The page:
“You’ll have to ask those who don’t understand it and have said they don’t understand it,” Lee said. “We understood exactly what the process was. But there have been a number of lawmakers who have expressed uncertainty about how the funds would be distributed, what that process would be.

“Because of that lack of clarity and their lack of understanding about the process, we said let’s just hold up, we won’t spend it until we make sure everyone knows how it will be done,” Lee said.

Lee communications director Walker to leave adminstration

Chris Walker, the chief spokesman for Republican Bill Lee’s gubernatorial campaign and for his first year in office, is stepping down at the end of the year.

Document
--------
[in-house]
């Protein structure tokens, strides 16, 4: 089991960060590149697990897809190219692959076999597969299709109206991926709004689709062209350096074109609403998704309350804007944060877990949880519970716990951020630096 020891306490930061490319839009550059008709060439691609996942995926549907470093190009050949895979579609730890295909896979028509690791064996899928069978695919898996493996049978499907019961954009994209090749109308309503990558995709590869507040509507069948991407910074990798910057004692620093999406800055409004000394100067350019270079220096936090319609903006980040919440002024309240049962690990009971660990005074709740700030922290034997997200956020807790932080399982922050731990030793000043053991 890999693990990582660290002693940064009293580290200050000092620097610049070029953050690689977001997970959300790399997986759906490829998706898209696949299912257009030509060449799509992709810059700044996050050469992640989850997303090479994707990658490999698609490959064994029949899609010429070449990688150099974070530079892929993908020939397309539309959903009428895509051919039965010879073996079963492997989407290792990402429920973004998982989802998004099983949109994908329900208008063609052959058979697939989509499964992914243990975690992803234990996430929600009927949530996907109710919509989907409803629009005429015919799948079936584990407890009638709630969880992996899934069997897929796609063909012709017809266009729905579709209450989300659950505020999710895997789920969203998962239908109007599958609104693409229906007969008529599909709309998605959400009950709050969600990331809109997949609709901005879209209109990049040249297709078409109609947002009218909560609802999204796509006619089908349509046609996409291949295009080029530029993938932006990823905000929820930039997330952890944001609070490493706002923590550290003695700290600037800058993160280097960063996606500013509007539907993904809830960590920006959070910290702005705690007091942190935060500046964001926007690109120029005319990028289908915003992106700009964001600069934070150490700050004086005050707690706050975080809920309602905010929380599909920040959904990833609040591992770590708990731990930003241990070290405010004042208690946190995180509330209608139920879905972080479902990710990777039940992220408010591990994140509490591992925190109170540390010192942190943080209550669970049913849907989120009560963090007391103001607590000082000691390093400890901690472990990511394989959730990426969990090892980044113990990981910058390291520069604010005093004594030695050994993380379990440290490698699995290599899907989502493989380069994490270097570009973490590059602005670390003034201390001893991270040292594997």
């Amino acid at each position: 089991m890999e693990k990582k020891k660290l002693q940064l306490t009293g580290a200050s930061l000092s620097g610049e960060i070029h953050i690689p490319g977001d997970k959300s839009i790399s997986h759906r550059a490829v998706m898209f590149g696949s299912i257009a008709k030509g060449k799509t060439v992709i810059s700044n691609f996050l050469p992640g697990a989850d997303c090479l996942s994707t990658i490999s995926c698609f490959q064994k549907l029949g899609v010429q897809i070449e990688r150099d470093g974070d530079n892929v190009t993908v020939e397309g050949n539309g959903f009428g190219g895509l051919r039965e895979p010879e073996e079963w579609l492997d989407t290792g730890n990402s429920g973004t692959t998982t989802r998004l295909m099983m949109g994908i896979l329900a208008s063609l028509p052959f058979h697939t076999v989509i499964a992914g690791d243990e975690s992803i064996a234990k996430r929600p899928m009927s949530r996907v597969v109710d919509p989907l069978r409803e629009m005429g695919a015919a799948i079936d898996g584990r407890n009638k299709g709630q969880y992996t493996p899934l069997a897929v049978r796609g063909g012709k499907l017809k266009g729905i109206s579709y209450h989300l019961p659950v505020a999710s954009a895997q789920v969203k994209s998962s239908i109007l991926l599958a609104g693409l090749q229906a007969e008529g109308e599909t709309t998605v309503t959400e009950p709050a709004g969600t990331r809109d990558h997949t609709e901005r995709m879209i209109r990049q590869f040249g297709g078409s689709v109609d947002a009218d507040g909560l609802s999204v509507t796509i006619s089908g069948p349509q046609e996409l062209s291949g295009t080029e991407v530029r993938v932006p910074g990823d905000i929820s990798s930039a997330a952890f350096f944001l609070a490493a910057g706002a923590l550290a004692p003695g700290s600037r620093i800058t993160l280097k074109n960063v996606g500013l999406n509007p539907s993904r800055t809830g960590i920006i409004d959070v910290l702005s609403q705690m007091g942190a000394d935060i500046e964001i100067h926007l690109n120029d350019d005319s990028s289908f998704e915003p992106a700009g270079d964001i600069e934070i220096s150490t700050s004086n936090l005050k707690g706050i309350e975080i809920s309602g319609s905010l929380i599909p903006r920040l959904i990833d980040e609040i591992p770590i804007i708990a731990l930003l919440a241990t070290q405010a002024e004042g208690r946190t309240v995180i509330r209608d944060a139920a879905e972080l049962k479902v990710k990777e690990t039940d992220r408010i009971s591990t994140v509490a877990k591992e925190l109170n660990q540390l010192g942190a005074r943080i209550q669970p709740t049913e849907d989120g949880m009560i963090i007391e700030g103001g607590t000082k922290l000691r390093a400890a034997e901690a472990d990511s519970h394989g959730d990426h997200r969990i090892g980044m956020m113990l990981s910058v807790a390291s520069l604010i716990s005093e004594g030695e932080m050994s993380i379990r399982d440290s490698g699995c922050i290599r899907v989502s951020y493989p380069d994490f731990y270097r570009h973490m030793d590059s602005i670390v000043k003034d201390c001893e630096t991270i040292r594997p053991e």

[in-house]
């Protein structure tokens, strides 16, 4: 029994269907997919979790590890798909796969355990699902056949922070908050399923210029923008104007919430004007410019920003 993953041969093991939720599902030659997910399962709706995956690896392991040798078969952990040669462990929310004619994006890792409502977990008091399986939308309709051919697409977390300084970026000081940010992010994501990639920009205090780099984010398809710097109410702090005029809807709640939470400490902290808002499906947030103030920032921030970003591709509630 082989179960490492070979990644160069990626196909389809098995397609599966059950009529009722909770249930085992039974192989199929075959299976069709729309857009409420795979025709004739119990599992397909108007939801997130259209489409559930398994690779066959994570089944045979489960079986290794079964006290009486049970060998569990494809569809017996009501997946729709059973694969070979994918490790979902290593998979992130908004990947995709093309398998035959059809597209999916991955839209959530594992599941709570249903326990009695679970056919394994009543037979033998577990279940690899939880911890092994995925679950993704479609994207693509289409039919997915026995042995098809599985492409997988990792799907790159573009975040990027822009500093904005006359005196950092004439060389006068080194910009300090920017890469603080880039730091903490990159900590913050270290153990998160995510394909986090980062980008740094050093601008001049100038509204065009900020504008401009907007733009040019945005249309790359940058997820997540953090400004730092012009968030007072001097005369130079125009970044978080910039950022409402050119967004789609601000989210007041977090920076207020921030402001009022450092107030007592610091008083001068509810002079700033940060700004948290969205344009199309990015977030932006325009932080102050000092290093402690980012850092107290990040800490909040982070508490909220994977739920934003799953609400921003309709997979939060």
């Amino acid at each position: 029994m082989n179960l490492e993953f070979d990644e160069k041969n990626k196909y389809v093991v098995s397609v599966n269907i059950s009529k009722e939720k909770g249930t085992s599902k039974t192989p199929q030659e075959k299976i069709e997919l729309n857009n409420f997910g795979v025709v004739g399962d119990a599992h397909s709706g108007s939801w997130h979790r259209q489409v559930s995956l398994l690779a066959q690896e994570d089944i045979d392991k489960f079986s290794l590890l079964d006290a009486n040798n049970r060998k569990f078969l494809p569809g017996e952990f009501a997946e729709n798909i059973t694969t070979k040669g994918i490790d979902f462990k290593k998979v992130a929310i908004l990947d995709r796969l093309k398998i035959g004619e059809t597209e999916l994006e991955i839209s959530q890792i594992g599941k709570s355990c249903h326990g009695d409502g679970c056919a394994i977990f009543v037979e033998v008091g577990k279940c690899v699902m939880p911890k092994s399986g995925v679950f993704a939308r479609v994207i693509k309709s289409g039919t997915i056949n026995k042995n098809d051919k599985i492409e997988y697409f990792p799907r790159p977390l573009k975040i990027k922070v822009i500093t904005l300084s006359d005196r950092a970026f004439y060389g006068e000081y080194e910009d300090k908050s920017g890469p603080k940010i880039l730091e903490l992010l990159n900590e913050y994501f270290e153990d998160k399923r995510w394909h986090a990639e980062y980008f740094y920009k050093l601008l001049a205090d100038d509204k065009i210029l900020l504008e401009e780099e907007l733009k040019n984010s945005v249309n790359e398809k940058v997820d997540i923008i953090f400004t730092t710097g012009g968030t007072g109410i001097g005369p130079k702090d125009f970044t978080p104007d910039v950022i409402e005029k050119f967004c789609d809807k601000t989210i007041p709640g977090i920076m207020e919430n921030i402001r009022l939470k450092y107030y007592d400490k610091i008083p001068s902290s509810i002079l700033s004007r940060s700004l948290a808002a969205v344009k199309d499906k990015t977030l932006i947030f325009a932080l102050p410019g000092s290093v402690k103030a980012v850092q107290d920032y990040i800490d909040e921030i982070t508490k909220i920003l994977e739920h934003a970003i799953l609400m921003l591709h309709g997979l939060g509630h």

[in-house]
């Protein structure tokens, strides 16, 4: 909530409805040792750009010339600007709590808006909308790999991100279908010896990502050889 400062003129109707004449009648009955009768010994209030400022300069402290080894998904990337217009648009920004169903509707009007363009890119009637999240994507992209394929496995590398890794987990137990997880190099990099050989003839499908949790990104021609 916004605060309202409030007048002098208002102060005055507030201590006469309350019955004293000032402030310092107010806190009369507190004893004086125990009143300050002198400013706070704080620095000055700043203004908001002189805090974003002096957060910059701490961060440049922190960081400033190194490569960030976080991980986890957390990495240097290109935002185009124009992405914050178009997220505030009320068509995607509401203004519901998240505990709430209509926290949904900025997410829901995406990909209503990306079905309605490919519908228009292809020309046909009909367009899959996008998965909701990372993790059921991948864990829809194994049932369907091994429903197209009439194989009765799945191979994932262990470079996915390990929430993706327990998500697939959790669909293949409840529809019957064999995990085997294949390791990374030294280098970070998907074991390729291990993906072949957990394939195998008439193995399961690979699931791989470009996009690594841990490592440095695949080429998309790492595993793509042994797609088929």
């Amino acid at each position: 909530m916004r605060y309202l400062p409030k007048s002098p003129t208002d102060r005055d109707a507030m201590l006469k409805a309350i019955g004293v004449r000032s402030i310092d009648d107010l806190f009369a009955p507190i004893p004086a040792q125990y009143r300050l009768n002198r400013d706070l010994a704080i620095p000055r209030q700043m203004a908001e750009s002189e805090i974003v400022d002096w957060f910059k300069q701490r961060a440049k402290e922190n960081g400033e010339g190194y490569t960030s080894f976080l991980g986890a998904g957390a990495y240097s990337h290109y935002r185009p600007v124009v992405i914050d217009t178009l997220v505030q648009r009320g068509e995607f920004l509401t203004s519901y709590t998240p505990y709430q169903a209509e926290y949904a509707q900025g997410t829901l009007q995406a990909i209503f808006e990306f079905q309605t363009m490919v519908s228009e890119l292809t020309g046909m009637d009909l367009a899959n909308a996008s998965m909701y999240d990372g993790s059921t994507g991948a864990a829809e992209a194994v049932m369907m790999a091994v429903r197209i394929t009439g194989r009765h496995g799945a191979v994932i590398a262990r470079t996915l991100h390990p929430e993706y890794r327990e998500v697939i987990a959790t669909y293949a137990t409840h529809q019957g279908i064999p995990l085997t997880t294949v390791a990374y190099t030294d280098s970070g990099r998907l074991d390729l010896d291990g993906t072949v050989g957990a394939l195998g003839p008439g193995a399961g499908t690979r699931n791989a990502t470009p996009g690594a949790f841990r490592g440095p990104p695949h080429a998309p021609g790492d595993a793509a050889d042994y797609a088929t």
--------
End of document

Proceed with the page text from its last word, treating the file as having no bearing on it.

Walker plans to return to political consulting after he leaves the administration.

Walker joined the Lee campaign when few gave the Franklin businessman much of a chance in the GOP primary featuring the better-known U.S. Rep. Diane Black, former Economic and Community Development Commissioner Randy Boyd, and then-House Speaker Beth Harwell. As Black and Boyd went negative in the race, the Lee camp maintained a positive message. Lee went on to win the nomination with 37% of the vote, compared with 24% for Boyd, 23% for Black, and 15% for Harwell. Lee went on to blow out Democrat Karl Dean in the general election.

Walker shifted over to the the state Capitol after the election, crafting Lee’s speeches and managing the new administration’s message through the new governor’s first session and in response to the scandal surrounding then-House Speaker Glen Casada (R-Franklin) and close all on the controversial school voucher legislation.